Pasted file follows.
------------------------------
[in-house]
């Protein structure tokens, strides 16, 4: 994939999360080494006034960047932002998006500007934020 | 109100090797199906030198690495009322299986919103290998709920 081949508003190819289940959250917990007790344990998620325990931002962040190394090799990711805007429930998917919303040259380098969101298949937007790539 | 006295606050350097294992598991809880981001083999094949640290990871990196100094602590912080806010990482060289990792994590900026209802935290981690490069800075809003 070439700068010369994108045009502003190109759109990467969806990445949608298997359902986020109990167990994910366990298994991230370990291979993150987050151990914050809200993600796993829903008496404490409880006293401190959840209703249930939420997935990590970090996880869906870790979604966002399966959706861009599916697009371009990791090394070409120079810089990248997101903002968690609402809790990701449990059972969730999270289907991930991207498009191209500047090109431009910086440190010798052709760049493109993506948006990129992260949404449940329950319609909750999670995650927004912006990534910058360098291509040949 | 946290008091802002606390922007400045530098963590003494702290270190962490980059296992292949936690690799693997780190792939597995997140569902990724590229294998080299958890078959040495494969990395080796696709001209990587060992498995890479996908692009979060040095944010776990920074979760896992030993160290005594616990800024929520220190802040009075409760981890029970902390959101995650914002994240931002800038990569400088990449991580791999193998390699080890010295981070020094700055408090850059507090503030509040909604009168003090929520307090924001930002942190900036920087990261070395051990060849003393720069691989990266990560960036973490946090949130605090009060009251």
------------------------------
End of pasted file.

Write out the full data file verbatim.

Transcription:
[in-house]
């Protein structure tokens, strides 16, 4: 994939999360080494006034960047932002998006500007934020 | 109100090797199906030198690495009322299986919103290998709920 081949508003190819289940959250917990007790344990998620325990931002962040190394090799990711805007429930998917919303040259380098969101298949937007790539 | 006295606050350097294992598991809880981001083999094949640290990871990196100094602590912080806010990482060289990792994590900026209802935290981690490069800075809003 070439700068010369994108045009502003190109759109990467969806990445949608298997359902986020109990167990994910366990298994991230370990291979993150987050151990914050809200993600796993829903008496404490409880006293401190959840209703249930939420997935990590970090996880869906870790979604966002399966959706861009599916697009371009990791090394070409120079810089990248997101903002968690609402809790990701449990059972969730999270289907991930991207498009191209500047090109431009910086440190010798052709760049493109993506948006990129992260949404449940329950319609909750999670995650927004912006990534910058360098291509040949 | 946290008091802002606390922007400045530098963590003494702290270190962490980059296992292949936690690799693997780190792939597995997140569902990724590229294998080299958890078959040495494969990395080796696709001209990587060992498995890479996908692009979060040095944010776990920074979760896992030993160290005594616990800024929520220190802040009075409760981890029970902390959101995650914002994240931002800038990569400088990449991580791999193998390699080890010295981070020094700055408090850059507090503030509040909604009168003090929520307090924001930002942190900036920087990261070395051990060849003393720069691989990266990560960036973490946090949130605090009060009251």